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Type constraints
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Date: 2004-12-06 (19:55)
From: Jim Farrand <jim@f...>
Subject: Type constraints

I am writing a camlp4 extension to implement dynamic types in O'Caml[1].
I am doing this by generating run-time type representations of values.
When a value is "made dynamic" I tag it with type information.  Then
when it is later "made static" I check the tagged type information
against the type the value is being cast to.

(* x is a dynamic value with type Dynamic.t *)
value x = (10 => dynamic int) ; 

(* y has type int. *)
value y = (x => static int) ;

(* y has type string *)
value z = (x => static string) ;
(* (But as x doesn't have an int, this raises a Type_error exception) *)

When generating the code for the first example, I have to check that x
really has type int, so that the run-time type information I output
matches the actual type..  I do this by introducing a type constraint.

(x : int)

This works fine for monomorphic value, but I now want to extend to
polymorphic values.  The idea is that if you have a value, which has a
polymorphic type, eg.

value x = ((fun x -> x) => dynamic 'a -> 'a) ;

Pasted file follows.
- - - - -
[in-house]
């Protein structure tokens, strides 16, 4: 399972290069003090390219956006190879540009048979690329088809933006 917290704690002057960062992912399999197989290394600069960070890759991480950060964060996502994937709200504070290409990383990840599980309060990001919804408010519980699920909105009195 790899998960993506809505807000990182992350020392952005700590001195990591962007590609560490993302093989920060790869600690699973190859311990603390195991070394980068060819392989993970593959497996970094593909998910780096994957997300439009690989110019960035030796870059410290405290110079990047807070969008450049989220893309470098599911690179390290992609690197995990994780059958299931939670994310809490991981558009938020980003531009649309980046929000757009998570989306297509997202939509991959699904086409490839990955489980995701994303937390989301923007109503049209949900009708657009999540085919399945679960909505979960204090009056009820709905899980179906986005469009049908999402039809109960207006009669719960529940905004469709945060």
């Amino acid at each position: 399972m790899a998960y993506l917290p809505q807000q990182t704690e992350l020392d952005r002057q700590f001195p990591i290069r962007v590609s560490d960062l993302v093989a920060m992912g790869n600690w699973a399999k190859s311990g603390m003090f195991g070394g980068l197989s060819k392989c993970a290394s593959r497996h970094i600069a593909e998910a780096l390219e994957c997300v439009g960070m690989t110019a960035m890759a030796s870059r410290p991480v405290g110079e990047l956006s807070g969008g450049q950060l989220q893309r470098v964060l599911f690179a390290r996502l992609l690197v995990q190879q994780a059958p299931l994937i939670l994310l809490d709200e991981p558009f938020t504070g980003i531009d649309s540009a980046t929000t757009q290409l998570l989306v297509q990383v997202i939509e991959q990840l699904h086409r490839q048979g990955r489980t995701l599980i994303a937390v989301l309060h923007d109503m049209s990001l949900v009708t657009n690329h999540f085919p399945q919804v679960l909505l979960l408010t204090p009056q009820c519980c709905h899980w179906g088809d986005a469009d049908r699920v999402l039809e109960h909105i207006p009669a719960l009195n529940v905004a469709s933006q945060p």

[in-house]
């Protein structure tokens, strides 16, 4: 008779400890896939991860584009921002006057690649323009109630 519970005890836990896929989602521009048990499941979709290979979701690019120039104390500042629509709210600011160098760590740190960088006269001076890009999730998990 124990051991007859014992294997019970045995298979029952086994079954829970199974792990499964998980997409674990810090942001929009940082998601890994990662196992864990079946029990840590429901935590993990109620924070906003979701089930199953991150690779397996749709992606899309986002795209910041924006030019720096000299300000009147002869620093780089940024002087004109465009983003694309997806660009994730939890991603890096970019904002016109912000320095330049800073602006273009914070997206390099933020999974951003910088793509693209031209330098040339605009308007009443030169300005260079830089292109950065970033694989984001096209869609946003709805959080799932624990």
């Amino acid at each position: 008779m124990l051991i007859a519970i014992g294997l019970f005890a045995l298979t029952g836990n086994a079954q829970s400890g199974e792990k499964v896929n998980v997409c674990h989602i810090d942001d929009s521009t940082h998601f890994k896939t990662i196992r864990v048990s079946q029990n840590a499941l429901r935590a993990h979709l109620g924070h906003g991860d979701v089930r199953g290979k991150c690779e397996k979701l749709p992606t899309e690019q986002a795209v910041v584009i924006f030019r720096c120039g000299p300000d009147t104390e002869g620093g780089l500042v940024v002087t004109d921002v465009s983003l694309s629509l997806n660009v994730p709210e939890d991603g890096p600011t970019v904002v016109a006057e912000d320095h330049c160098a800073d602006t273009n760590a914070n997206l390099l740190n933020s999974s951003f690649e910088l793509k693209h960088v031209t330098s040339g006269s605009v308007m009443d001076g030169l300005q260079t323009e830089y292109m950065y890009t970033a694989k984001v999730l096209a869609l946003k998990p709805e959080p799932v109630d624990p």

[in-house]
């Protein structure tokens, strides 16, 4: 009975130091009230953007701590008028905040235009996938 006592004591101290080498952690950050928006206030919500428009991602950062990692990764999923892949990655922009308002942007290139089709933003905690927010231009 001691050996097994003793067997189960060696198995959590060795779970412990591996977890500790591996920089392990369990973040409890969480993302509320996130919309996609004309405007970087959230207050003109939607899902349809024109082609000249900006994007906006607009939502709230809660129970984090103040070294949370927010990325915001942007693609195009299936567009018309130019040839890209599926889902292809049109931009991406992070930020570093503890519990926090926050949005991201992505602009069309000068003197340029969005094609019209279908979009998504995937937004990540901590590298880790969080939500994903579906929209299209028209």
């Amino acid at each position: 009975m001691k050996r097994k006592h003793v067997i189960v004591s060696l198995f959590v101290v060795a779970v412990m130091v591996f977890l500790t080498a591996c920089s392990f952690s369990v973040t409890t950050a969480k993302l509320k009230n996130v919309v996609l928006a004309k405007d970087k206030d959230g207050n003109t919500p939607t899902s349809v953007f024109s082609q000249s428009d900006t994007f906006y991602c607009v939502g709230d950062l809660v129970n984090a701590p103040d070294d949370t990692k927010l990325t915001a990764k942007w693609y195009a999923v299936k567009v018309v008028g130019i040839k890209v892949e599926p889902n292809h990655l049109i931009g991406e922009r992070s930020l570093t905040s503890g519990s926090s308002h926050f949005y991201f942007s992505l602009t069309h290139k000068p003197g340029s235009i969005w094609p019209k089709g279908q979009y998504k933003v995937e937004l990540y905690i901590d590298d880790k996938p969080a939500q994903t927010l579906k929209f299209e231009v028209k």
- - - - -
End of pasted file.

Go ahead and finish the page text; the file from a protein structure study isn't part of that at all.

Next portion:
The problem is that the type constraint generated,

((fun x -> x) : 'a -> 'a)

does not reject values with a less general type.  This is fine when the
type given matches the function, as it does above, but causes me
problems if the type given is less general.

For example,

value x = ((fun x -> x) => dynamic 'a -> int) ;


((fun x -> x) : 'a -> int)

which is happily compiled by ocaml (I want to reject it).

(To understand why this is a problem, consider the code

value y = (x => static 'a -> int) ;

My extension will accept this as the type matches the type given when
the value was made dynamic.  I can now do

value z = y "foo" ; (** Ooops! Just cast a string to an int!! *)

How can I achieve this?

It occurs to me that if I declared a record with a polymorphic type

{ foo : ! 'a . 'a -> 'a }

then values with the intended type are accepted

value t = { foo = id } 

wherease values with a less general type are not

value t = { foo = (id : 'a -> int) } ; (** Type error *)

It seems logical to me that I should be able to use similar syntax in
type constraints, eg. (id : ! 'a . 'a -> 'a), and I think that if I
could, I could use this to solve my problems.

        Objective Caml version 3.09+dev3 (2004-10-06)

# #load "camlp4r.cma" ;;

        Camlp4 Parsing version 3.09+dev3 (2004-10-06)

# value id x = x ;
value id : 'a -> 'a = <fun>
# (id : ! 'a . 'a -> 'a) ;
This expression has type 'a -> 'a but is here used with type 'b. 'b ->

Why is this?

Thanks in advance, and sorry for such a long post.

[1] I know that there are all sorts of reasons why I shouldn't be doing
this.  I'm not arguing that it's a good idea, but it's certainly
Jim Farrand